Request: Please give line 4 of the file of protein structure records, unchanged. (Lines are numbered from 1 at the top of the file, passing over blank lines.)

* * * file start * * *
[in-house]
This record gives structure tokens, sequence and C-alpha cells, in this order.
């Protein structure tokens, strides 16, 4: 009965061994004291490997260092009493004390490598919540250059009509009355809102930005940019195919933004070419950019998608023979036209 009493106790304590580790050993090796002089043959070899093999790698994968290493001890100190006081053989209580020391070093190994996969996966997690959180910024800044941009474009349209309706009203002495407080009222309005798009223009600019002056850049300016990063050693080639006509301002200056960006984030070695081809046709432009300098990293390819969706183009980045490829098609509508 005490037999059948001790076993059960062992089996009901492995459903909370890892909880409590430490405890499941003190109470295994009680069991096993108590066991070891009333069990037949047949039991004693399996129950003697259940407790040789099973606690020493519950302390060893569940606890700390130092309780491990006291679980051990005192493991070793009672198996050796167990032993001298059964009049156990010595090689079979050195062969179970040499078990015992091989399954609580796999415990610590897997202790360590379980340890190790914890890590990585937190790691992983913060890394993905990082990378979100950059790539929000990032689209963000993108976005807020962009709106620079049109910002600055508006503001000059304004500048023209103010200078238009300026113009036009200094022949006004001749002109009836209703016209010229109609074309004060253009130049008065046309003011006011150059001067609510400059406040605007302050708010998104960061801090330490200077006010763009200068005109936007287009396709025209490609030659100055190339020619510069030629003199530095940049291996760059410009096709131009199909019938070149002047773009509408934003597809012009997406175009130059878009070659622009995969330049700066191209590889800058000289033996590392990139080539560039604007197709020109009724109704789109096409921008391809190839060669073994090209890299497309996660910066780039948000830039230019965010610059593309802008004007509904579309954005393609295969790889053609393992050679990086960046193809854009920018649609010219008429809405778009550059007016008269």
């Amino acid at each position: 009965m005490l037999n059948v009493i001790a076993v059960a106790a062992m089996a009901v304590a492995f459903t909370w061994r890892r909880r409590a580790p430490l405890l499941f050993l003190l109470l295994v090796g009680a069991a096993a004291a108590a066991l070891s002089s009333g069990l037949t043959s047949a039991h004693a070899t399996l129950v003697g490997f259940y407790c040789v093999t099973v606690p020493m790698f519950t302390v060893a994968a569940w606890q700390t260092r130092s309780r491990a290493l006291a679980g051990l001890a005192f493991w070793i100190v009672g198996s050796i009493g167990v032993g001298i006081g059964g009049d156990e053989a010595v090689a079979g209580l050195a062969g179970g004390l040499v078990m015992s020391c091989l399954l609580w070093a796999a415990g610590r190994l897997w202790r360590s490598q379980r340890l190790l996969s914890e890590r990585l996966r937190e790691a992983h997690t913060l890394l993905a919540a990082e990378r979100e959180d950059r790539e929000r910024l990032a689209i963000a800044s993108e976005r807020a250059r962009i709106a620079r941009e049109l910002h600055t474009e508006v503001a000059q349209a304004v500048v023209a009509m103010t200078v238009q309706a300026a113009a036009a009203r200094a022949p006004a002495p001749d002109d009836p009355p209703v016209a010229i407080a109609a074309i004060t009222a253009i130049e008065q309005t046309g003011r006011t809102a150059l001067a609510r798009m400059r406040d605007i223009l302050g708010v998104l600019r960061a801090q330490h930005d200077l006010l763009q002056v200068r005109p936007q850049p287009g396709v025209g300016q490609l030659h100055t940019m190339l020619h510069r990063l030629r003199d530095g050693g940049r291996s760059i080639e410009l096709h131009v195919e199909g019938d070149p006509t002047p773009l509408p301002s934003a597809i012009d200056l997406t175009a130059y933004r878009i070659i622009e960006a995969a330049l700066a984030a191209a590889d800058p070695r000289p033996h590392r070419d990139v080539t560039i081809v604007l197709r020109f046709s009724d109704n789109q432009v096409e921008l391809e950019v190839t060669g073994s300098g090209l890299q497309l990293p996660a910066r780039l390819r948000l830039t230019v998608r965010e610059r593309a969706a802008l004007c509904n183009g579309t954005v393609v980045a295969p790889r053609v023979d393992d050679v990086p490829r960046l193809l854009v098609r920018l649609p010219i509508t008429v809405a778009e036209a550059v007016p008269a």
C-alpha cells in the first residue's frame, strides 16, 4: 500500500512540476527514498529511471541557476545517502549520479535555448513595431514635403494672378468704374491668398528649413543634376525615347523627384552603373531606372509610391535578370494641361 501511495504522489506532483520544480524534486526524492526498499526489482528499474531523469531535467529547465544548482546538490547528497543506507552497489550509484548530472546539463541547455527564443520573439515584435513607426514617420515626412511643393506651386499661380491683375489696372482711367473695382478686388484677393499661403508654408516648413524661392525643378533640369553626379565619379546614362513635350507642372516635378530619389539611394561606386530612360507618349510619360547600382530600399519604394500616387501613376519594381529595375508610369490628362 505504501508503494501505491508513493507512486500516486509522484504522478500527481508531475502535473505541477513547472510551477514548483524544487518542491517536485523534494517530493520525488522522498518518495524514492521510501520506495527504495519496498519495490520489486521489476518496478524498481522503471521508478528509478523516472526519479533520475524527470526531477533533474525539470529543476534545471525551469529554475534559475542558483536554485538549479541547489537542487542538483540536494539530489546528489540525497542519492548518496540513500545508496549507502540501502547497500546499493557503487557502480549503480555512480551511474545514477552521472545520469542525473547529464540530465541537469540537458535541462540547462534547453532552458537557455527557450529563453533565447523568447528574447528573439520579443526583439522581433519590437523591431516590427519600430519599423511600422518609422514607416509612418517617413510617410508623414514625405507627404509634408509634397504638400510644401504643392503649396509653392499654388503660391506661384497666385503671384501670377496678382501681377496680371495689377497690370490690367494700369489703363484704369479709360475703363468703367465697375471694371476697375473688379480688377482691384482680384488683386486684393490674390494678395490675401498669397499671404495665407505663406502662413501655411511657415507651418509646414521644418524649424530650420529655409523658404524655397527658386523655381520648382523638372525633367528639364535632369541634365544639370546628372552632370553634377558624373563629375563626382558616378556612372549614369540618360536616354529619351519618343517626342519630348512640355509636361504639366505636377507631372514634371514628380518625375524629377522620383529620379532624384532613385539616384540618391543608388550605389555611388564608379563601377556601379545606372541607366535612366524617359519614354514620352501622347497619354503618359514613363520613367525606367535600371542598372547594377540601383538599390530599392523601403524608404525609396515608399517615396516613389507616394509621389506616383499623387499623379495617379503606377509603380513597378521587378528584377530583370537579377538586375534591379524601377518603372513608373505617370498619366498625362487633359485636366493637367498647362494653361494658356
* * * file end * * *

């Amino acid at each position: 009965m005490l037999n059948v009493i001790a076993v059960a106790a062992m089996a009901v304590a492995f459903t909370w061994r890892r909880r409590a580790p430490l405890l499941f050993l003190l109470l295994v090796g009680a069991a096993a004291a108590a066991l070891s002089s009333g069990l037949t043959s047949a039991h004693a070899t399996l129950v003697g490997f259940y407790c040789v093999t099973v606690p020493m790698f519950t302390v060893a994968a569940w606890q700390t260092r130092s309780r491990a290493l006291a679980g051990l001890a005192f493991w070793i100190v009672g198996s050796i009493g167990v032993g001298i006081g059964g009049d156990e053989a010595v090689a079979g209580l050195a062969g179970g004390l040499v078990m015992s020391c091989l399954l609580w070093a796999a415990g610590r190994l897997w202790r360590s490598q379980r340890l190790l996969s914890e890590r990585l996966r937190e790691a992983h997690t913060l890394l993905a919540a990082e990378r979100e959180d950059r790539e929000r910024l990032a689209i963000a800044s993108e976005r807020a250059r962009i709106a620079r941009e049109l910002h600055t474009e508006v503001a000059q349209a304004v500048v023209a009509m103010t200078v238009q309706a300026a113009a036009a009203r200094a022949p006004a002495p001749d002109d009836p009355p209703v016209a010229i407080a109609a074309i004060t009222a253009i130049e008065q309005t046309g003011r006011t809102a150059l001067a609510r798009m400059r406040d605007i223009l302050g708010v998104l600019r960061a801090q330490h930005d200077l006010l763009q002056v200068r005109p936007q850049p287009g396709v025209g300016q490609l030659h100055t940019m190339l020619h510069r990063l030629r003199d530095g050693g940049r291996s760059i080639e410009l096709h131009v195919e199909g019938d070149p006509t002047p773009l509408p301002s934003a597809i012009d200056l997406t175009a130059y933004r878009i070659i622009e960006a995969a330049l700066a984030a191209a590889d800058p070695r000289p033996h590392r070419d990139v080539t560039i081809v604007l197709r020109f046709s009724d109704n789109q432009v096409e921008l391809e950019v190839t060669g073994s300098g090209l890299q497309l990293p996660a910066r780039l390819r948000l830039t230019v998608r965010e610059r593309a969706a802008l004007c509904n183009g579309t954005v393609v980045a295969p790889r053609v023979d393992d050679v990086p490829r960046l193809l854009v098609r920018l649609p010219i509508t008429v809405a778009e036209a550059v007016p008269a």